MSc Students Presentations - Athina Maria Ziouvelou
Urbanization, population growth and production needs of food and every day goods, but above all the excessive use of fertilizers in crops and the increasing production of new chemical compounds, result in a significant reduction in available potable water reserves and in their qualitative degradation. One of the most important problems of surface and groundwater is the presence of nitrates and other nitrogen compounds. The presence of these compounds in POTABLE water causes undesirable effects on natural systems (such as eutrophication) and in humans (such as methemoglobinemia, blue-baby syndrome, and various forms of cancer) making it essential to develop technologies to effectively remove them.
Various treatment methods have been studied until this day, however in recent years researchers have focused on the electrochemical treatment of potable water and in biological denitrification systems as they, achieve high yields with small operating costs and are environmentally friendly.
Electrochemical denitrification is a treatment method based on the movement and separation of ions in the solution under the influence of an external electric field. Its arrangement consists of cathode and anode electrodes where anion and cation exchange occur. The process takes place on a small surface of electrodes and there is no use of chemicals before and after the water treatment. Depending on the material selected for the anode and cathode electrodes, the process that is performed is either electrochemical reduction or electrocoagulation.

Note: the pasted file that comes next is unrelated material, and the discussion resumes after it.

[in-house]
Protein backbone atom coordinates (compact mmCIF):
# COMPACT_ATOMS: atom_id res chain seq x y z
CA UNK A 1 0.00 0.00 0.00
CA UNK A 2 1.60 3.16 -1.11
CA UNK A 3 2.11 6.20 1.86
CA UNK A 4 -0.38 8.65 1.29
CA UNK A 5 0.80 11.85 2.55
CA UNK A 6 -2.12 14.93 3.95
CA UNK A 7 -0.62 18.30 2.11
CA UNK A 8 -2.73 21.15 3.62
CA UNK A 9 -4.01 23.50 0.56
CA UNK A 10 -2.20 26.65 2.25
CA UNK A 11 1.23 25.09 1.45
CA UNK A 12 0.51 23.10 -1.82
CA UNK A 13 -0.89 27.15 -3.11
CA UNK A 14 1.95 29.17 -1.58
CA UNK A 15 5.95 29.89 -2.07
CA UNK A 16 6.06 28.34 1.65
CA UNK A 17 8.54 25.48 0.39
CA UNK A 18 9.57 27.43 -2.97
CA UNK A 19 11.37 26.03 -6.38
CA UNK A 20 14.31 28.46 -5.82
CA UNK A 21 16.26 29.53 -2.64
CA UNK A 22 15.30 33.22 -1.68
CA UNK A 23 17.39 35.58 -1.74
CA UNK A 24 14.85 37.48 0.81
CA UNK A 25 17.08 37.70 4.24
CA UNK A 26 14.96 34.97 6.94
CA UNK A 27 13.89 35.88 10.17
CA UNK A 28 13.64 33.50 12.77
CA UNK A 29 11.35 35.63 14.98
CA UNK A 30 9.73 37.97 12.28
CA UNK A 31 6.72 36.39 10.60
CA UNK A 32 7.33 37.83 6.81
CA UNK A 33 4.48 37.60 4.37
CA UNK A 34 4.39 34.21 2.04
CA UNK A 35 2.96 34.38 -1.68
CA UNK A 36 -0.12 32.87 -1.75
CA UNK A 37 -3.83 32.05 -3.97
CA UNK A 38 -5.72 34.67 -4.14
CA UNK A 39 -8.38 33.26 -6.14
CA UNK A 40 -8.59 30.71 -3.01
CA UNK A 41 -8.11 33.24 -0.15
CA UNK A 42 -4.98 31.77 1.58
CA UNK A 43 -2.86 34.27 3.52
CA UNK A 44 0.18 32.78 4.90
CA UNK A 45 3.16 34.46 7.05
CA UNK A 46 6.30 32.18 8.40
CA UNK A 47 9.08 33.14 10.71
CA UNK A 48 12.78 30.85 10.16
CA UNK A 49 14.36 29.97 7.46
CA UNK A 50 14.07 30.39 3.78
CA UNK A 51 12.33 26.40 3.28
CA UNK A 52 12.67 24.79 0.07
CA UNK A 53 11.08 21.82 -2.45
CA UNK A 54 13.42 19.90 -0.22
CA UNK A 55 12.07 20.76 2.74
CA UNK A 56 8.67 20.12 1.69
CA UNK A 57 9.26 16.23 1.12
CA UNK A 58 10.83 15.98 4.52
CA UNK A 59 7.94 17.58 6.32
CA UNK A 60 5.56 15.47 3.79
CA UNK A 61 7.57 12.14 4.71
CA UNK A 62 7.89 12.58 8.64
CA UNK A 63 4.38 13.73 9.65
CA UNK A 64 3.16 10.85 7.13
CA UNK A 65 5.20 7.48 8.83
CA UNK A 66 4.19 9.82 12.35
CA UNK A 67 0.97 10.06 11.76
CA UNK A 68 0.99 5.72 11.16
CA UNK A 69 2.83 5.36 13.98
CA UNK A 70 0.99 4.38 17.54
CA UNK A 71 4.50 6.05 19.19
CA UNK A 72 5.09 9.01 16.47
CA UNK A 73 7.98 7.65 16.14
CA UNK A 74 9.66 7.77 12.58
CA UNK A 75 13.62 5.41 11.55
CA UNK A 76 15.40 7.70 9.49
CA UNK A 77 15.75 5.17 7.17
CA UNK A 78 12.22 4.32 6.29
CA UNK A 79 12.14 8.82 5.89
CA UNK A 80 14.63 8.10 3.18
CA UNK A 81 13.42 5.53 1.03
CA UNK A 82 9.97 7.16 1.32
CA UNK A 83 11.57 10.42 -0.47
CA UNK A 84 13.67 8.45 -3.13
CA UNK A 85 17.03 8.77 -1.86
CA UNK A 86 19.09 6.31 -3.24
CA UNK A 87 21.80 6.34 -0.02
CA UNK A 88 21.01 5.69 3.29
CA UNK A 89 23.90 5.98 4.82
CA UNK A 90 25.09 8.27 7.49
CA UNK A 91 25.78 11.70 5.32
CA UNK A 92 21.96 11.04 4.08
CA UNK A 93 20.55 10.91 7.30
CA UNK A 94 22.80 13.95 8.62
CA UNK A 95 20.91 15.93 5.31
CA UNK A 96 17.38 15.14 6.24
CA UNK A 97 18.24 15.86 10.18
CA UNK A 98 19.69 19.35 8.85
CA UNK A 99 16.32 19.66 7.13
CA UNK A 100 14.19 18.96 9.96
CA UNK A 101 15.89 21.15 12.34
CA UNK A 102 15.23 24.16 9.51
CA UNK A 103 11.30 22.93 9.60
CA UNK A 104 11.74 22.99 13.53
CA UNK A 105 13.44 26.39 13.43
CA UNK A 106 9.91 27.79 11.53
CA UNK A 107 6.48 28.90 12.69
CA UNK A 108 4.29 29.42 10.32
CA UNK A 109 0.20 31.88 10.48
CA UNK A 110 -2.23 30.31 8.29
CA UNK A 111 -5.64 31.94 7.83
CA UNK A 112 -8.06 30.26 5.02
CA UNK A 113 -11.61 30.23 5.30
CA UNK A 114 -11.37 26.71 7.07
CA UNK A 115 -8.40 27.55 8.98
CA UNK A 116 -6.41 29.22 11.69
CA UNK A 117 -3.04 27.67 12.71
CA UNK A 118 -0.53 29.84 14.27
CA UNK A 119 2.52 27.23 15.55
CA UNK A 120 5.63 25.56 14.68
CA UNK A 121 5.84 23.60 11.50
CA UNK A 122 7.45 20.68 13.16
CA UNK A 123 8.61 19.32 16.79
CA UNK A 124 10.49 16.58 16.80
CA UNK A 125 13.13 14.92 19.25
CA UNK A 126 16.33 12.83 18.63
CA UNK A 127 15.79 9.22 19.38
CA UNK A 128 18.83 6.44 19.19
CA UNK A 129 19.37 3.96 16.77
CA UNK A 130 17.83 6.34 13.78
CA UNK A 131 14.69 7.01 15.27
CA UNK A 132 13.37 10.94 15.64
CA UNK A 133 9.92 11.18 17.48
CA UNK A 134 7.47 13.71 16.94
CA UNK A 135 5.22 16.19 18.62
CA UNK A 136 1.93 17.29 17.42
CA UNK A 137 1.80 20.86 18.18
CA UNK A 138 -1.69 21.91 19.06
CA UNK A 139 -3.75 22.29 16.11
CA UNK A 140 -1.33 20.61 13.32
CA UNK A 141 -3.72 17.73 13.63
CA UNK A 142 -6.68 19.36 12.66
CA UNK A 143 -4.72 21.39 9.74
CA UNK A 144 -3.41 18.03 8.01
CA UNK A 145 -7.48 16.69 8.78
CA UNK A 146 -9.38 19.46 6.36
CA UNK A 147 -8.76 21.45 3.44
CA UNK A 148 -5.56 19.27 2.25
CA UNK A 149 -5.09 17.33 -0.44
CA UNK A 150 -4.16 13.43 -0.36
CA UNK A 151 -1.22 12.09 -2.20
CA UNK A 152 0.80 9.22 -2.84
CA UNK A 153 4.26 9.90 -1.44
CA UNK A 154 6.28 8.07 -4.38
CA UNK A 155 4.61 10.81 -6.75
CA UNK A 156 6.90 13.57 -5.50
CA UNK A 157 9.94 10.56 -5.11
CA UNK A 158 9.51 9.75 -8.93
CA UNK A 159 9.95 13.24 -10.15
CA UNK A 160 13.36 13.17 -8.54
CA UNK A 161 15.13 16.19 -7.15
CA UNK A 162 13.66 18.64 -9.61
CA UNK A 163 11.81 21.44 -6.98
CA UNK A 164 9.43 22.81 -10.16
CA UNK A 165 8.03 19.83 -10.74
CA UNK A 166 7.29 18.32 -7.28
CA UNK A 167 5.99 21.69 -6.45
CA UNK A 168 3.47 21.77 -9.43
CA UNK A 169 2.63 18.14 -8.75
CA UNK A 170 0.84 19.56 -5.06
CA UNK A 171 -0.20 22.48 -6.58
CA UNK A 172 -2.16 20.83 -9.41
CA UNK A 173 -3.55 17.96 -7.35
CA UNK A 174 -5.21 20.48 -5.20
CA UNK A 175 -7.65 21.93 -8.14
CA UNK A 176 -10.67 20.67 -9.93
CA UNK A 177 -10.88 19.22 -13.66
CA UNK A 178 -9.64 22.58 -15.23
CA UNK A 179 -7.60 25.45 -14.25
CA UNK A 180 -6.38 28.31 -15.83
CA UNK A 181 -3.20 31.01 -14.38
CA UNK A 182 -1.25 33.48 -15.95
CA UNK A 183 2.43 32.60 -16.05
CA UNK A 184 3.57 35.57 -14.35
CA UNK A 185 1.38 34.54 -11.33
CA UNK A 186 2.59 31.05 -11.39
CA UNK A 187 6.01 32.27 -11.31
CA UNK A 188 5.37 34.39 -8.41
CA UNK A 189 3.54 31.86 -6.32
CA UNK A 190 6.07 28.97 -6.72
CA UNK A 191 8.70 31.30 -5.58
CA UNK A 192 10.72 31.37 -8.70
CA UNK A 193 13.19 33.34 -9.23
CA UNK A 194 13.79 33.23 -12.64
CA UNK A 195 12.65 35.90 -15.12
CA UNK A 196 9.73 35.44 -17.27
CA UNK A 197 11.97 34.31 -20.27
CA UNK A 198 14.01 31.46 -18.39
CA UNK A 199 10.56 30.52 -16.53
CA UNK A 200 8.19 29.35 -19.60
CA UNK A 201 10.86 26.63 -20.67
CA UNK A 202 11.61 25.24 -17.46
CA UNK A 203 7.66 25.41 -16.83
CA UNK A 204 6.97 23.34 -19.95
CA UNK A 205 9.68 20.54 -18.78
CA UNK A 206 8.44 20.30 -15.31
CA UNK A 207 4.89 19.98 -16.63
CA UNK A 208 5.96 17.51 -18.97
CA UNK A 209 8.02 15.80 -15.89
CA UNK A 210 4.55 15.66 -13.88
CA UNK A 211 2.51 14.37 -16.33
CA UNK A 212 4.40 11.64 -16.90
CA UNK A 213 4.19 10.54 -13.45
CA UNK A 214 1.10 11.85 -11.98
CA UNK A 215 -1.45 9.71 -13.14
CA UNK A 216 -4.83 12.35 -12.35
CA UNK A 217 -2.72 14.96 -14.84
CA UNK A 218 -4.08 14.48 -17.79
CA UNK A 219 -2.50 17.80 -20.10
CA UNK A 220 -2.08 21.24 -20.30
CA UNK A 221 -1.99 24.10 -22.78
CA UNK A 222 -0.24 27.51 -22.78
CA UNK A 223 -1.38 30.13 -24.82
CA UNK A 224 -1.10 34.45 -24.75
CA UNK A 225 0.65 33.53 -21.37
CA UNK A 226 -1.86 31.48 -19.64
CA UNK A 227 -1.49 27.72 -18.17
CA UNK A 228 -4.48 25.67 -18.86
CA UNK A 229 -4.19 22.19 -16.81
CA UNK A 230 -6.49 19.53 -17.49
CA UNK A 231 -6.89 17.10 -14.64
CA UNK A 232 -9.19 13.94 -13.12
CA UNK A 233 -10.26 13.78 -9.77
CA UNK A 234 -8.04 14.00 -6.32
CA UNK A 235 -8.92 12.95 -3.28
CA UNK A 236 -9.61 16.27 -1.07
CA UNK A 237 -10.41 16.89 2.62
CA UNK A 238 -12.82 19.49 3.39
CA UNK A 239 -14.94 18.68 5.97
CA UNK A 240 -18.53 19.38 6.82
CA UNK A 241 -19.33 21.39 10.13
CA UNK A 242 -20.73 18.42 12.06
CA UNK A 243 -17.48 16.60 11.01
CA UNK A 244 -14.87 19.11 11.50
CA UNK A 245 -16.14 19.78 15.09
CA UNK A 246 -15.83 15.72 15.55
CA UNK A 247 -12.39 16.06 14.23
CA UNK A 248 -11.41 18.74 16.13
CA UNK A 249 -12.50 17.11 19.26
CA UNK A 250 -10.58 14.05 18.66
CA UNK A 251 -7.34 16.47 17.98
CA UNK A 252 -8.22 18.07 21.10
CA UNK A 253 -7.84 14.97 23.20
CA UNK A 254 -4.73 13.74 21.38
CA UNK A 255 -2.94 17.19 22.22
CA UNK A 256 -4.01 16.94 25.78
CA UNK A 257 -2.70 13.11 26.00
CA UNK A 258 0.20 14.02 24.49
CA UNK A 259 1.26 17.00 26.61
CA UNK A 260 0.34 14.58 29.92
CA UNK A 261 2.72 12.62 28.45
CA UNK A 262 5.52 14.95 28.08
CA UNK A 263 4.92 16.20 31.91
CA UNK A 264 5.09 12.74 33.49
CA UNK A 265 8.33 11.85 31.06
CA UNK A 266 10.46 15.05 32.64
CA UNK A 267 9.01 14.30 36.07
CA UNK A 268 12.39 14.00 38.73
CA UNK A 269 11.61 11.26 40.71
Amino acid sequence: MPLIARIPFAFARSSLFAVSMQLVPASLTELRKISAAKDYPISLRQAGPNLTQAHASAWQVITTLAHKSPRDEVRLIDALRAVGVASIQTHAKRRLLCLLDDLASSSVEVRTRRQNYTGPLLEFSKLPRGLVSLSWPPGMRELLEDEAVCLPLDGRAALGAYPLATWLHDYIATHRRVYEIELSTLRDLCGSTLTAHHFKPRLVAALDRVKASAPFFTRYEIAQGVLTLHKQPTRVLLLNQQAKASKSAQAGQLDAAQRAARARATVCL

Biological denitrification is a treatment method carried out by appropriate microorganisms’ cultures using NO3- ions as the ultimate electron donor under anaerobic conditions. Hydrogenotrophic denitrification is a promising method of nitrate removal. H2 is an excellent choice of electron donor due to its pure nature, ease of production by electrolysis in the laboratory, low biomass production, as well as the removal of it or its agents is not required from the treated water.
In the present study, the electrochemical denitrification of drinking water was studied in a laboratory scale (electrolytic cell of 0.150 L volume) to remove nitrates. Experiments were conducted under various operating conditions, aiming at maximum nitrate removal performance, and avoiding operational problems. Specifically, the effect of the initial concentration of nitrates (10-100NO3--Nmg/L), current intensity (10-40mA/cm2), electrolyte concentration (0-1gNaCl/L), and the electrodes’ construction material (Al, Cu, S-S, Fe, Brass, Sn, Ti/IrO2, Ti/IrO2-Pt, Ti/RuO2-Pt) were studied.
Also, autotrophic hydrogenotrophic denitrification using mixed hydrogenotrophic cultivation was studied in laboratory scale reactors of suspended (1L) and attached (0.25L) biomass growth in batch as well as in continuous operation mode. Various operational parameters such as initial nitrate concentration (10-100NO3--Nmg/L), nutrient addition (Na2PO4, KH2PO4), residence time, and appropriate filling material (zeolite) for the fixed bed reactors have been studied.
Also, to reduce the operating costs of the processes, renewable sources of energy from α photovoltaic and a wind turbine were used for the power supply needed.
Speakers Short CV (Σύντομο Βιογραφικό Ομιλητή)
Sep. 2016 – June 2018
MSc, Environment and Energy
Chemical Enginnering Department, University of Patras
Thesis: Denitrification of potable water with electrochemical and biological processes
Sep. 2011 – June 2016
BSc, Department of Environmental and natural resources management
Thesis: Treatment of table olive wastewater with biological processes and ozone